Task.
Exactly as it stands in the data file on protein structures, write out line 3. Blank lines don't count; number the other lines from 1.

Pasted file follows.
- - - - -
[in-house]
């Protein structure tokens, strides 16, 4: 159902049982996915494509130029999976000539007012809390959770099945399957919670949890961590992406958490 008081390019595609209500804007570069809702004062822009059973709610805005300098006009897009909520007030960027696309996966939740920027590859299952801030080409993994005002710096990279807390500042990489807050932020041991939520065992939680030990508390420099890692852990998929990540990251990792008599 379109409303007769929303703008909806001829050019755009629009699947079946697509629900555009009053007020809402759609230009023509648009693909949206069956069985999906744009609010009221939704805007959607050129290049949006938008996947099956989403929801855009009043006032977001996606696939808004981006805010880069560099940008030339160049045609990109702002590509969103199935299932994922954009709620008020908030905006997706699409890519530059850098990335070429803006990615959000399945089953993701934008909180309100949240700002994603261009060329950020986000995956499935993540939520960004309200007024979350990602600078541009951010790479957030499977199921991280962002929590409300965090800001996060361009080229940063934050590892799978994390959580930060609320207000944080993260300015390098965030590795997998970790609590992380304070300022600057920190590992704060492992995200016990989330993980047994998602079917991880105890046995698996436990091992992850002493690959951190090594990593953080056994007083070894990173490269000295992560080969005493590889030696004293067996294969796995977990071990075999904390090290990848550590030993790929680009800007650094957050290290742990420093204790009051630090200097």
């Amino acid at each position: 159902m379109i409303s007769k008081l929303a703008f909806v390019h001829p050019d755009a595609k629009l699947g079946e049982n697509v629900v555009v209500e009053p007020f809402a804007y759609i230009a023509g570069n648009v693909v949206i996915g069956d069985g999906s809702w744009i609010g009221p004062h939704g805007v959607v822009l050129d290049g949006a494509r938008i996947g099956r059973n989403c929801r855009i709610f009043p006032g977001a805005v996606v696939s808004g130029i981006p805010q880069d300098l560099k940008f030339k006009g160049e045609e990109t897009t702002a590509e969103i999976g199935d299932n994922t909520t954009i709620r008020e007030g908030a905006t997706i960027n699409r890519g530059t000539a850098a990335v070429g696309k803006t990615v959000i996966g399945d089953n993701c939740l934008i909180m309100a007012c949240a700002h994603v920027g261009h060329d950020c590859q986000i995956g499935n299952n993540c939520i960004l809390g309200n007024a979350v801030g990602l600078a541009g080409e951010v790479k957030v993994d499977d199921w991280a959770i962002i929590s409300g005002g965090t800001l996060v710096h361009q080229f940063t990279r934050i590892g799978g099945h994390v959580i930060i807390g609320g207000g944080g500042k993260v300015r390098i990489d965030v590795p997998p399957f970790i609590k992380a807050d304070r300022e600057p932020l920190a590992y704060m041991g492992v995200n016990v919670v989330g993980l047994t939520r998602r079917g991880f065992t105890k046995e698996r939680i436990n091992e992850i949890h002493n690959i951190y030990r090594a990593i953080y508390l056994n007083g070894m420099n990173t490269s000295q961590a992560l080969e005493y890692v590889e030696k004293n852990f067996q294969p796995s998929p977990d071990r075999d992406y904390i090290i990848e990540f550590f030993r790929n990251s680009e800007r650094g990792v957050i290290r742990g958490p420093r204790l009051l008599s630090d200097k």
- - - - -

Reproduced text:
């Amino acid at each position: 159902m379109i409303s007769k008081l929303a703008f909806v390019h001829p050019d755009a595609k629009l699947g079946e049982n697509v629900v555009v209500e009053p007020f809402a804007y759609i230009a023509g570069n648009v693909v949206i996915g069956d069985g999906s809702w744009i609010g009221p004062h939704g805007v959607v822009l050129d290049g949006a494509r938008i996947g099956r059973n989403c929801r855009i709610f009043p006032g977001a805005v996606v696939s808004g130029i981006p805010q880069d300098l560099k940008f030339k006009g160049e045609e990109t897009t702002a590509e969103i999976g199935d299932n994922t909520t954009i709620r008020e007030g908030a905006t997706i960027n699409r890519g530059t000539a850098a990335v070429g696309k803006t990615v959000i996966g399945d089953n993701c939740l934008i909180m309100a007012c949240a700002h994603v920027g261009h060329d950020c590859q986000i995956g499935n299952n993540c939520i960004l809390g309200n007024a979350v801030g990602l600078a541009g080409e951010v790479k957030v993994d499977d199921w991280a959770i962002i929590s409300g005002g965090t800001l996060v710096h361009q080229f940063t990279r934050i590892g799978g099945h994390v959580i930060i807390g609320g207000g944080g500042k993260v300015r390098i990489d965030v590795p997998p399957f970790i609590k992380a807050d304070r300022e600057p932020l920190a590992y704060m041991g492992v995200n016990v919670v989330g993980l047994t939520r998602r079917g991880f065992t105890k046995e698996r939680i436990n091992e992850i949890h002493n690959i951190y030990r090594a990593i953080y508390l056994n007083g070894m420099n990173t490269s000295q961590a992560l080969e005493y890692v590889e030696k004293n852990f067996q294969p796995s998929p977990d071990r075999d992406y904390i090290i990848e990540f550590f030993r790929n990251s680009e800007r650094g990792v957050i290290r742990g958490p420093r204790l009051l008599s630090d200097k």